The ombudsman was called out on low-ball settlements, internal ombudsmen, and unclear resolution standards
The Ombudsman for Banking Services and Investments (OBSI) recently released its annual report for 2017, which showed a year-on-year rise in banking-service complaints handled. Aside from the staid level of investment-related complaints, OBSI highlighted numerous other achievements and successes.
However, one investor advocacy group remains unimpressed. In a 13-page analysis, Kenmar Associates identified issues and concerns that it had with the ombudsman’s progress report.
The OBSI’s report said that suitability was the most frequently cited issue in investment cases, followed by fee disclosure. “Surprisingly, fee overcharging and double billing is not mentioned,” Kenmar said in its analysis. “We are also surprised that structured product complaints did not rank higher based on our experience.”
And while the ombudsman’s report shows nearly $2.5 million in total compensation for investment cases, it doesn’t spell out figures for low-ball settlements or any differences in compensation dealers offer compared to the final OBSI recommendation. The reported acceptances, Kenmar said, include “cases where the complainant has been forced to accept compensation offers, often under duress … substantially below the dollar value recommended by OBSI.”
One problem the OBSI report is silent on is the use of internal ombudsmen by banks and insurance-owned dealers. According to Kenmar, complainants are advised of their right to use OBSI, but are not-so-gently nudged by institutions into the hands of their own ombudsmen. That gives rise to a two-stage complaint-handling process: complainants are confused and frustrated in the first stage, and have to file their grievances anew with OBSI — assuming they have not exhausted their statutory “clock time” to do so, which most investors don’t know about.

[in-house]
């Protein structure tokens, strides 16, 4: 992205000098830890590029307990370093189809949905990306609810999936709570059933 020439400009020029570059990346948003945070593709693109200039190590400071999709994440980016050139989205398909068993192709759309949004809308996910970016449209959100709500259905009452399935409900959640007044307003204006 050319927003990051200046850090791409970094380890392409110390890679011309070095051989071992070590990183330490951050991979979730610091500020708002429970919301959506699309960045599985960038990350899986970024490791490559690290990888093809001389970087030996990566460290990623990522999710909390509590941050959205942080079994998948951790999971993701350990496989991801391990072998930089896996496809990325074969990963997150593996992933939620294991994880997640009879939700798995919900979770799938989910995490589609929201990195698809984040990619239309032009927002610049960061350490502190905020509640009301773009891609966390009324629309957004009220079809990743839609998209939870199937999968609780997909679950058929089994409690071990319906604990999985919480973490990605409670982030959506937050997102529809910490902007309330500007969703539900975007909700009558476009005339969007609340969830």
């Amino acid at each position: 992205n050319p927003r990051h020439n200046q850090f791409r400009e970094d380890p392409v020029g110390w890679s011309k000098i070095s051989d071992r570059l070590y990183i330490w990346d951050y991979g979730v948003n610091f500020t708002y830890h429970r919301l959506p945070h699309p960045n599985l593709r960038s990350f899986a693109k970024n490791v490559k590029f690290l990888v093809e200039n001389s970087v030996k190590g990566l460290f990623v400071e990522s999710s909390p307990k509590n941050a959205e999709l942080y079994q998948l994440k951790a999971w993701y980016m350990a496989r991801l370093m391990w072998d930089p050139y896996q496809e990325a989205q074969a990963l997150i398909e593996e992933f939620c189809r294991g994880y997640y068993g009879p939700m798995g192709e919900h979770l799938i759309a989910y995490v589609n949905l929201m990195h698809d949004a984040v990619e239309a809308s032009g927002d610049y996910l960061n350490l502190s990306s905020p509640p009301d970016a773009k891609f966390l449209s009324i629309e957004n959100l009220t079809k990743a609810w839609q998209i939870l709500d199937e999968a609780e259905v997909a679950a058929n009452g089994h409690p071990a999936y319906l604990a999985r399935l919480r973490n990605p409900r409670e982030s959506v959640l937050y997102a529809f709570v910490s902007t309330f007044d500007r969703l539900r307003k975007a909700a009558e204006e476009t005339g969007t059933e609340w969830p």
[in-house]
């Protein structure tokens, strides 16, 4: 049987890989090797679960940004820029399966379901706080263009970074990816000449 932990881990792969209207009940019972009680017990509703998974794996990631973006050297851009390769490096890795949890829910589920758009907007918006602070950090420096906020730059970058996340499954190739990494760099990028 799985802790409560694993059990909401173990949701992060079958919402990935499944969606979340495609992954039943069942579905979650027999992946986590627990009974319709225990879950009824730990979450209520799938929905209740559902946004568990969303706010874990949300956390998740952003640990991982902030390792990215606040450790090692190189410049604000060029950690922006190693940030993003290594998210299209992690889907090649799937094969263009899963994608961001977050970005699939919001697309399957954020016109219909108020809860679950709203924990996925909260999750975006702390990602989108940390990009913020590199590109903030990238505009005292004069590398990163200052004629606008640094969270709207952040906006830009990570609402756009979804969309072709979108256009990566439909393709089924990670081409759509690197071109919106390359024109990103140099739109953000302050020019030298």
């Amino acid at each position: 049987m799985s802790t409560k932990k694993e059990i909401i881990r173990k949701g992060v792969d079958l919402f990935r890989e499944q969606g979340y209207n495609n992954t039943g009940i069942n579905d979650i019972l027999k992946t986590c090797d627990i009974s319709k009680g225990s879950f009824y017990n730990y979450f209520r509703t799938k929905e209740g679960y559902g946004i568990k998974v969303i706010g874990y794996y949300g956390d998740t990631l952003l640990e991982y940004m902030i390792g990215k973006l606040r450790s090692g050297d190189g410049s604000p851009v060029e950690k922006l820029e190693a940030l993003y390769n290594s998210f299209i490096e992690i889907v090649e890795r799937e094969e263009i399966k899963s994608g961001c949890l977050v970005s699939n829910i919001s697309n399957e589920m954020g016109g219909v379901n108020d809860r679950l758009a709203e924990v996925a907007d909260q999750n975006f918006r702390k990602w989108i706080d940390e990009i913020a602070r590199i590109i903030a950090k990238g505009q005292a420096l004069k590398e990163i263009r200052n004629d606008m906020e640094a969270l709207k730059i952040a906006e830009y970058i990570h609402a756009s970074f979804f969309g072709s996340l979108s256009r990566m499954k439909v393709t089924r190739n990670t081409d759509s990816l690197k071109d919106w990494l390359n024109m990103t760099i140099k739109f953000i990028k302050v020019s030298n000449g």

“This is abuse of process and should be abolished — UK regulators have already done this,” the firm said, adding that OBSI’s report had no statistics on cases where it was approached after a complainant first tried going through an internal bank ombudsman. “We suspect it is a low number.”
The OBSI’s investment-complaint cycle time benchmark — 80% of cases will be closed within 180 days — was also criticized for not being helpful to investors who need to know when to expect resolutions. “Framing the cycle time as 80% completion within 180 days is not a cycle time but rather a probabilistic statement the retail investors find hard to interpret,” Kenmar said. “We have recommended change multiple times over the years so far without success.”
The firm further noted that consumer survey from 35% of cases resolved during 2017 showed 80% not being satisfied with their case outcome. Italso pointed out that 46% of OBSI investor clients were seniors above the age of 60, with 33% of complainants being retirees who can little afford to go through civil litigation.
“It's high time OBSI was legitimized by legislation and provide binding decisions,” Kenmar’s analysis said. “This is a priority national public interest issue.”